Tlingit Crest Hat

Preston Singletary, Tlingit / American, born 1963
Tlingit
Northwest Coast

Share

See Previous Article See next Article

2006

Etched blue glass

Overall: 7 × 19 in. (17.8 × 48.3 cm)

Hood Museum of Art, Dartmouth: Purchased through the Claire and Richard P. Morse 1953 Fund, the William S. Rubin Fund, the Alvin and Mary Bert Gutman '40 Acquisitions Fund, and the Charles F. Venrick 1936 Fund

© Preston Singletary

2007.12

Geography

Place Made: Seattle, United States, North America

Period

21st century

Object Name

Sculpture

Research Area

Native American

Native American: Northwest Coast

Not on view

Label

Two-dimensional formline design—such as the painting on the model canoe paddles in this case—is the distinctive style of Tlingit, Haida, and Tsimshian communities in the Pacific Northwest. It emerged from existing sculptural traditions, which, like formline art, continue to be practiced today. Contemporary artist Preston Singletary derives the direction and purpose of his work from his Tlingit cultural heritage. Yet he utilizes an unexpected medium to perpetuate the visual language of his people. Drawing on more than thirty years of experience working with glass in Seattle, Sweden, and among Venice’s legendary artisans, Singletary employs a mastery of European glass-blowing techniques and etching to intensify and enliven the formline designs in his works.

From the 2022 exhibition Unbroken: Native American Ceramics, Sculpture, and Design, curated by Dillen Peace '19, Native American Art Intern and Sháńdíín Brown '20, Native American Art Intern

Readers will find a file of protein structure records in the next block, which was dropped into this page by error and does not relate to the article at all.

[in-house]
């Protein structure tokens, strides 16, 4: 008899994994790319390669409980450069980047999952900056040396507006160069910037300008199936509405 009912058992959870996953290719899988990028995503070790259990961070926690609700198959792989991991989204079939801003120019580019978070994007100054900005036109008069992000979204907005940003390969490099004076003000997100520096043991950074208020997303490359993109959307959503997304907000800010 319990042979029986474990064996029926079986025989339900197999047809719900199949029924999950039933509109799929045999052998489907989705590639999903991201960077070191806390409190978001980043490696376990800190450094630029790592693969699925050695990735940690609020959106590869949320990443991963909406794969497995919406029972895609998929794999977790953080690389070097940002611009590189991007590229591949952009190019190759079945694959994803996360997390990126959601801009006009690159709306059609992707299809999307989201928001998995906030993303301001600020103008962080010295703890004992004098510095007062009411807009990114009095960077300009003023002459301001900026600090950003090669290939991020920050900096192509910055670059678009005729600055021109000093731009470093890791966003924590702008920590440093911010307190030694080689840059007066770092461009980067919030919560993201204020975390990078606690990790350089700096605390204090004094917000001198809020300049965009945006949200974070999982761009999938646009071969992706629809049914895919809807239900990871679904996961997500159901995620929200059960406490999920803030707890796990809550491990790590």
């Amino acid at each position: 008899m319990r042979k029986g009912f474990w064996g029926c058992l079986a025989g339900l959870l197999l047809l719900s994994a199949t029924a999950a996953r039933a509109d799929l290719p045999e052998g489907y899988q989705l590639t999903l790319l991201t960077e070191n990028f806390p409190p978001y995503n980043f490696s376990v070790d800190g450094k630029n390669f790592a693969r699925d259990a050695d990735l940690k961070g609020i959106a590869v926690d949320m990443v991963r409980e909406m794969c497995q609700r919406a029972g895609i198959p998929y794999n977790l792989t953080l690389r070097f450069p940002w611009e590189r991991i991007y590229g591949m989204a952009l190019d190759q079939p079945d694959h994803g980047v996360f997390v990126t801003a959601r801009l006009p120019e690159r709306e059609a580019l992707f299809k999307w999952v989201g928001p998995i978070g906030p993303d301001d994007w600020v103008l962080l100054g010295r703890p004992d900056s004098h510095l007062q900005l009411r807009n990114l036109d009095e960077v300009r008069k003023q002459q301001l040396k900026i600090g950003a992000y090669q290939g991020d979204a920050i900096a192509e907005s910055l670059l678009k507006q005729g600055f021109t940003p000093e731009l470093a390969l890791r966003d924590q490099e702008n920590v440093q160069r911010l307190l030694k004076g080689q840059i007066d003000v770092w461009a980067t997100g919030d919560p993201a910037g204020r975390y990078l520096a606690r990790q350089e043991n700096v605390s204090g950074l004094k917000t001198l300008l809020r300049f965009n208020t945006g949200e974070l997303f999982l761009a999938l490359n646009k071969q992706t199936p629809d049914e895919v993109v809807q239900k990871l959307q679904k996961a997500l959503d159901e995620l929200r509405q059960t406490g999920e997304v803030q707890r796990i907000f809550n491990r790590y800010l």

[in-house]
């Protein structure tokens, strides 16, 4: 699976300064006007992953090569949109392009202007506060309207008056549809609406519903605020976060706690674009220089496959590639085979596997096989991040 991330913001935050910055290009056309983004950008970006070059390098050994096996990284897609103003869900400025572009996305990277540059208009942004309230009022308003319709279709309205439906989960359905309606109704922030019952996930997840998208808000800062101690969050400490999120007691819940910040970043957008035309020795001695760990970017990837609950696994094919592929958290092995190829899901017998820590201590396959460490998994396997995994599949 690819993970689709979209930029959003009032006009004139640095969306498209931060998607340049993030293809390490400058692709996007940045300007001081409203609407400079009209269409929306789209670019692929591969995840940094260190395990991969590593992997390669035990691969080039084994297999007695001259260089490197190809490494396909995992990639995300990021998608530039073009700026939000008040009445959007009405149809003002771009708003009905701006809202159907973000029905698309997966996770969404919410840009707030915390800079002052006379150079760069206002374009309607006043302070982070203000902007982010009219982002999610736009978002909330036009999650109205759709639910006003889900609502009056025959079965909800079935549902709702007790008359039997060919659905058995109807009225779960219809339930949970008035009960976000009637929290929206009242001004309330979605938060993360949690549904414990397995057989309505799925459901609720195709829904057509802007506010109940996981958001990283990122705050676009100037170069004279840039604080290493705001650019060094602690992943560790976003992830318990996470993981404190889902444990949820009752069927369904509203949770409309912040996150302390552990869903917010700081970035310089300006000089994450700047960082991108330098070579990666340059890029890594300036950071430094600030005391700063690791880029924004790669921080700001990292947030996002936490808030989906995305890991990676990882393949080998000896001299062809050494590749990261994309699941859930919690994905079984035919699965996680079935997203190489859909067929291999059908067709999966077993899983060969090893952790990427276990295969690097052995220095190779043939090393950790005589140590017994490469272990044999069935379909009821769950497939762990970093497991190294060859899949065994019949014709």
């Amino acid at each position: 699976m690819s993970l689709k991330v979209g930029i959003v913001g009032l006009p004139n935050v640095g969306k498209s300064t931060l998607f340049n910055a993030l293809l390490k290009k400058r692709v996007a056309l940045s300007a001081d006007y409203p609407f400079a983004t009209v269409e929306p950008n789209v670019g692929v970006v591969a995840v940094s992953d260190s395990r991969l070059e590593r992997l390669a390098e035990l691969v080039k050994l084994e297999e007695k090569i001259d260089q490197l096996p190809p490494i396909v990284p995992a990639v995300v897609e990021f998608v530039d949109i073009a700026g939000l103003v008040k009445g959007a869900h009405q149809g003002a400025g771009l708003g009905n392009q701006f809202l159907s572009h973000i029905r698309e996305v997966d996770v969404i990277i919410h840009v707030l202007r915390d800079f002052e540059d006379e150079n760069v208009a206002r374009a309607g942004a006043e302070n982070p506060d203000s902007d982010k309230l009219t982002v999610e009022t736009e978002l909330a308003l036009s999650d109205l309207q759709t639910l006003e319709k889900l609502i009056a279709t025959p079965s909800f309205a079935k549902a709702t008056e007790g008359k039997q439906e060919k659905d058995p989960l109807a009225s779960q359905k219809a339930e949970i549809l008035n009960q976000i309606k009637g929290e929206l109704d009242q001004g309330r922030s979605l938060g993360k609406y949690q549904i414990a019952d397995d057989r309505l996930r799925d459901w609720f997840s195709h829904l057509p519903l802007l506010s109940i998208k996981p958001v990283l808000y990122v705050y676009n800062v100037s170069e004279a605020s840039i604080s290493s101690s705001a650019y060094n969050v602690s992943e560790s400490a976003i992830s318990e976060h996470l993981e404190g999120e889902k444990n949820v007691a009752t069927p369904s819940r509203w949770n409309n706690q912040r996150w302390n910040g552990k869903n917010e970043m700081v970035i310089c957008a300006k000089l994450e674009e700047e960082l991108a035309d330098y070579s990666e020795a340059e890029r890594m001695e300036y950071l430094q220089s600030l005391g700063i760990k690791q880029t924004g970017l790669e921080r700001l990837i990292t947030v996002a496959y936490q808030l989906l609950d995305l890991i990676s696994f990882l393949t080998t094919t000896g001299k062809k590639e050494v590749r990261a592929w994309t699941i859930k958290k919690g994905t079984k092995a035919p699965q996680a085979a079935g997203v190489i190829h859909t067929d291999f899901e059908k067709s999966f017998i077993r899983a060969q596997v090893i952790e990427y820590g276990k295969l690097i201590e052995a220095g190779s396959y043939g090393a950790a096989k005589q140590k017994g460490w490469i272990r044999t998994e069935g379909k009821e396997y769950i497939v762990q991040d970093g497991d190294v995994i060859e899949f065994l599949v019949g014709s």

Course History

ARTH 16, ANTH 50, Australian Aborigional Art, Howard Morphy, Fall 2012

NAS 30.1, ARTH 17, Modern Native American Art History, Joyce Szabo, Summer 2013

NAS 37, ANTH 47, Alaska: American Dreams and Native Realities, Sergei Kan, Winter 2014

NAS 37, ANTH 37, Alaska: American Dreams and Native Realities, Sergei Kan, Spring 2015

Exhibition History

Native American Art at Dartmouth: Highlights from the Hood Museum of Art, Hood Museum of Art, Dartmouth College, Hanover, New Hampshire, October 8, 2011-March 12, 2012.

Native Ecologies: Recycle, Resist, Protect, Sustain, Owen Robertson Cheatham Gallery, Hood Museum of Art, Dartmouth College, Hanover, New Hampshire, January 26, 2019-January 5, 2020

Unbroken: Native American Ceramics, Sculpture, and Design, Ivan Albright Gallery, Hood Museum of Art, Dartmouth College, Hanover, New Hampshire, January 22, 2022-March 12, 2023.

Publication History

George P. Horse Capture, Sr., Joe D. Horse Capture, Joseph M. Sanchez, et al., Native American Art at Dartmouth: Highlights from the Hood Museum of Art, Hanover: Trustees of Dartmouth College, 2011, ill. on p. 71 and p. 143, no. 29.

Provenance

The artist; Blue Rain Gallery, Taos, New Mexico; sold to present collection, 2007.

This record is part of an active database that includes information from historic documentation that may not have been recently reviewed. Information may be inaccurate or incomplete. We also acknowledge some language and imagery may be offensive, violent, or discriminatory. These records reflect the institution’s history or the views of artists or scholars, past and present. Our collections research is ongoing.

We welcome questions, feedback, and suggestions for improvement. Please contact us at: Hood.Collections@dartmouth.edu